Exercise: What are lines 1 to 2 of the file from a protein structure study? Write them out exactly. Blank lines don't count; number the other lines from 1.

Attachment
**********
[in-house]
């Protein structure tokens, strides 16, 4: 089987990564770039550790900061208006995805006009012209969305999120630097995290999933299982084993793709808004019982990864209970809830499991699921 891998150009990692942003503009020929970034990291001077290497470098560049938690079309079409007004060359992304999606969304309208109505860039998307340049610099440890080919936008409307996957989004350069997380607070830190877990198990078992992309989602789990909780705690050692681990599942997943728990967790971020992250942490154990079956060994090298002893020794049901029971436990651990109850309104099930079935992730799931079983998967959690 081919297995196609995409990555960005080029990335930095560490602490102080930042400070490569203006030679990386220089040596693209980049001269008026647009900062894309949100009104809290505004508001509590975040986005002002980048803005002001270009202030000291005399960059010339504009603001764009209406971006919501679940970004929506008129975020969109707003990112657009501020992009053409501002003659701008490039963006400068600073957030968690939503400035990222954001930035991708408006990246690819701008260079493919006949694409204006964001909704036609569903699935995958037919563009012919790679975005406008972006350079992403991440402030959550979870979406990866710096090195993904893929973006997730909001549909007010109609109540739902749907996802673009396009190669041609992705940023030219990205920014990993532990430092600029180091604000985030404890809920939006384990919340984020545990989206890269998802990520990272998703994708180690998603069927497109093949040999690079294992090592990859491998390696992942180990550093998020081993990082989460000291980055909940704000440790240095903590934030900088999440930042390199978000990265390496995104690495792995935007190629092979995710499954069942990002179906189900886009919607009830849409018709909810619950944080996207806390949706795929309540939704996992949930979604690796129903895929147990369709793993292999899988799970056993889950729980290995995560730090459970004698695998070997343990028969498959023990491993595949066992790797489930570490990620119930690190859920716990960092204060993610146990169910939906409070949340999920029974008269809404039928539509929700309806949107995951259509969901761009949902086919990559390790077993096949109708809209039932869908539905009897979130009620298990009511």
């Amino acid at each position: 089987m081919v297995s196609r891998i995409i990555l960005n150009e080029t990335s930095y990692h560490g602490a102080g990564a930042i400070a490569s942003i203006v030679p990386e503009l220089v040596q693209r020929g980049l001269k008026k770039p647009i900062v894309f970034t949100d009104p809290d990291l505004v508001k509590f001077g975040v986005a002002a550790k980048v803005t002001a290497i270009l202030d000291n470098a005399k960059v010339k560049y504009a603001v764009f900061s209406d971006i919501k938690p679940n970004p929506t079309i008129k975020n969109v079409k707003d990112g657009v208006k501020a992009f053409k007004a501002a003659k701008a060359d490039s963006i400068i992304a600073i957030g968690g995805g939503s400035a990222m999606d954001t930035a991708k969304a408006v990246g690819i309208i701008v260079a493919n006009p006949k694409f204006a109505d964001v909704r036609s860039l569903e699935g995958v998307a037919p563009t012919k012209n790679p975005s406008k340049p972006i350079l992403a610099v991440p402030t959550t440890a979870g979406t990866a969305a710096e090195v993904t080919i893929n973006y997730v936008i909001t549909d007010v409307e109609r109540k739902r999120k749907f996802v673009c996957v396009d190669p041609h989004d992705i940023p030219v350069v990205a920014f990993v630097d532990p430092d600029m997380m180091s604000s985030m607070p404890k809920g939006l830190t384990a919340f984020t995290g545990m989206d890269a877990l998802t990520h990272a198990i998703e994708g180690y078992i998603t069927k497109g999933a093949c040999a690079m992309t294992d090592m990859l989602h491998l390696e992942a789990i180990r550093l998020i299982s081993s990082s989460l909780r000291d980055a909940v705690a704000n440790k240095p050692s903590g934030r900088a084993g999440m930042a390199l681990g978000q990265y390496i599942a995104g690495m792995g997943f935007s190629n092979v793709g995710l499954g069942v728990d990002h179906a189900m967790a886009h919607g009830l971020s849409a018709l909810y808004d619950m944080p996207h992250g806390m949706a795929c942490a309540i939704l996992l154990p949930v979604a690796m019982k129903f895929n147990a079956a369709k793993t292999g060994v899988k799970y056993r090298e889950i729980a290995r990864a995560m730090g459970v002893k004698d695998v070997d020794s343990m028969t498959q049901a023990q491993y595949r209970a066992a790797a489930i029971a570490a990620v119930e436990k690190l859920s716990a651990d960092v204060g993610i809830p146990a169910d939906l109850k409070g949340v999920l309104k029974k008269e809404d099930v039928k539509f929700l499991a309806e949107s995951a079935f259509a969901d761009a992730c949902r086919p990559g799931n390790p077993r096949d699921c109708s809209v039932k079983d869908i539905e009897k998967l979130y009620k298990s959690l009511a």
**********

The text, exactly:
[in-house]
């Protein structure tokens, strides 16, 4: 089987990564770039550790900061208006995805006009012209969305999120630097995290999933299982084993793709808004019982990864209970809830499991699921 891998150009990692942003503009020929970034990291001077290497470098560049938690079309079409007004060359992304999606969304309208109505860039998307340049610099440890080919936008409307996957989004350069997380607070830190877990198990078992992309989602789990909780705690050692681990599942997943728990967790971020992250942490154990079956060994090298002893020794049901029971436990651990109850309104099930079935992730799931079983998967959690 081919297995196609995409990555960005080029990335930095560490602490102080930042400070490569203006030679990386220089040596693209980049001269008026647009900062894309949100009104809290505004508001509590975040986005002002980048803005002001270009202030000291005399960059010339504009603001764009209406971006919501679940970004929506008129975020969109707003990112657009501020992009053409501002003659701008490039963006400068600073957030968690939503400035990222954001930035991708408006990246690819701008260079493919006949694409204006964001909704036609569903699935995958037919563009012919790679975005406008972006350079992403991440402030959550979870979406990866710096090195993904893929973006997730909001549909007010109609109540739902749907996802673009396009190669041609992705940023030219990205920014990993532990430092600029180091604000985030404890809920939006384990919340984020545990989206890269998802990520990272998703994708180690998603069927497109093949040999690079294992090592990859491998390696992942180990550093998020081993990082989460000291980055909940704000440790240095903590934030900088999440930042390199978000990265390496995104690495792995935007190629092979995710499954069942990002179906189900886009919607009830849409018709909810619950944080996207806390949706795929309540939704996992949930979604690796129903895929147990369709793993292999899988799970056993889950729980290995995560730090459970004698695998070997343990028969498959023990491993595949066992790797489930570490990620119930690190859920716990960092204060993610146990169910939906409070949340999920029974008269809404039928539509929700309806949107995951259509969901761009949902086919990559390790077993096949109708809209039932869908539905009897979130009620298990009511």